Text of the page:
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Advanced fluid mechanics, particle technology, transient conduction and radiation.
The course includes the following topics: Fluid Mechanics (Shusheng Pang, 21L, 2 Assignments, Exam) • Momentum and Navier-Stokes Equations• Non-Newtonian fluids • Gas-liquid two phase flow • Filtration • Mixing Particles (Daniel Holland, 7L, 1 Assignment, Exam) • Particles size distribution, and size measurement• Single-particle fluid mechanics • Fluidisation Heat Transfer (Daniel Holland, 8L, Exam) • Thermal radiation • Heat transfer from finned surfaces • Unsteady conduction
KNOWLEDGE OUTCOMESSound understanding of fundamentals of fluid mechanics and heat transfer. Application of fluid mechanics fundamentals to complex flows including non-Newtonian fluids, two-phase flow, filtration and mixing. Understanding of fundamental challenges of particle processing. Apply particle characterisation techniques. Evaluate heat transfer problems to determine significant heat transfer resistances and simplifications of problems. Apply numerical methods to heat transfer problems. Develop models of heat transfer for simple problems. TRANSFERABLE SKILLS DEVELOPED: Communicating complex concepts to peers. Produce clear, concise reports on complex material. Design and document spreadsheets to solve complex problems.
This course will provide students with an opportunity to develop the Graduate Attributes specified below:
Critically competent in a core academic discipline of their award
Students know and can critically evaluate and, where applicable, apply this knowledge to topics/issues within their majoring subject.
Students must attend one activity from each section.
and Daniel Holland
Holland, F. A. , Bragg, R;
Fluid flow for chemical engineers;
2nd ed. ;
Edward Arnold, 1995.
Mills, Anthony F;
Basic heat and mass transfer;
Prentice Hall, 1999.
Chhabra, R. P. , Richardson, J. F;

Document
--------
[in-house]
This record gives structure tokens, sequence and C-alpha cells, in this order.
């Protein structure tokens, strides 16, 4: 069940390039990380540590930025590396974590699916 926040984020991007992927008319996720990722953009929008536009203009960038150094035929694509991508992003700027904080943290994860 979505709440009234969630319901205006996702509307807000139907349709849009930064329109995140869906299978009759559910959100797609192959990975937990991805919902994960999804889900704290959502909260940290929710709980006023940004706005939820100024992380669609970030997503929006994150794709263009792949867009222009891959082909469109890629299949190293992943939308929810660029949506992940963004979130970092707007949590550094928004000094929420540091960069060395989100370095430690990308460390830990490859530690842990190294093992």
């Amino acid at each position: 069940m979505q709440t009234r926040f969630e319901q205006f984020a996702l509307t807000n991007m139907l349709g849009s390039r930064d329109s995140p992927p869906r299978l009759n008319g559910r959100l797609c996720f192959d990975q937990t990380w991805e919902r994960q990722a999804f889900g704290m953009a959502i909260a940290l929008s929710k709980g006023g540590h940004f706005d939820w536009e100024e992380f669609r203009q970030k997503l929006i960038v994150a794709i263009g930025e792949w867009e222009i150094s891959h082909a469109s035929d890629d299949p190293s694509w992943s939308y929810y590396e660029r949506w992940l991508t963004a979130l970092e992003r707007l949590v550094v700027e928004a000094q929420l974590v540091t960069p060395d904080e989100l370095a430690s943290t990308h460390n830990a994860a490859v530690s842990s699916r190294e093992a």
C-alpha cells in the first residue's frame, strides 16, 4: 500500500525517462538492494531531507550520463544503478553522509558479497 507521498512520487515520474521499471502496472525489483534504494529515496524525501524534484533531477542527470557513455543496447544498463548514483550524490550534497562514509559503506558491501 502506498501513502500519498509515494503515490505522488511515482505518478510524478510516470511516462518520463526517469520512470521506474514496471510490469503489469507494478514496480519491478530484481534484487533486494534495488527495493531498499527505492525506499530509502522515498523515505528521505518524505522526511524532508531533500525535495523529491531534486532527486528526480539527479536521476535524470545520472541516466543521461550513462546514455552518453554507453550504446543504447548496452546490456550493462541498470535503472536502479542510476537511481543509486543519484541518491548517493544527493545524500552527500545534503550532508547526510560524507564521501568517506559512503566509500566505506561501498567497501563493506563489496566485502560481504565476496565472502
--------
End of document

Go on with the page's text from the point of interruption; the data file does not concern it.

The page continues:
Non-Newtonian flow in the process industries : fundamentals and engineering applications;
Chemical engineering fluid mechanics;
Marcel Dekker, 1996.
Rhodes, M. J;
Introduction to particle technology;
John Wiley, 1998.
Winterton, R. H. S;
Oxford University Press, 1997.
CONCERNSStudents with concerns about the course should contact Daniel Holland, the 2nd Pro Director of Studies, or the Head of Department.GENERAL POLICIES OF THE DEPARTMENTStudents may obtain the general policies of the University from the website. For example:Special considerations: http://www.canterbury.ac.nz/study/special-consideration/ Academic Appeals of Assessments: Students with concerns about assessment processes or grades should be advised to speak first with the relevant lecturer. If the matter cannot be resolved, then the student should meet and discuss the matter with the Head of Department/School and thereafter follow the procedures outlined in the University procedures http://www.canterbury.ac.nz/media/documents/postgraduate-/Academic-Appeals-Grievances-Principles-Procedures.pdf and regulations http://www.canterbury.ac.nz/regulations/general-regulations/academic-appeals-and-grievance-regulations/Reconsideration of grades: If you are concerned that your final grade may be incorrect it is suggested (for CAPE) that you make an informal query to the course coordinator, but you may follow the official procedures: http://www.canterbury.ac.nz/study/examinations/result-dates-and-appeals/ Disabilities: http://www.canterbury.ac.nz/disability/
RELATION TO OTHER COURSESThis course builds on the heat transfer and fluid mechanics concepts introduced in ENCH292 and ENCH293 in the 1st Professional Year. COURSE REQUIREMENTSCompletion of all assignments, projects and tests.
Domestic fee $937.00
International fee $5,125.00
* Fees include New Zealand GST and do not include any programme level discount or additional course related expenses.
For further information see
Chemical and Process Engineering.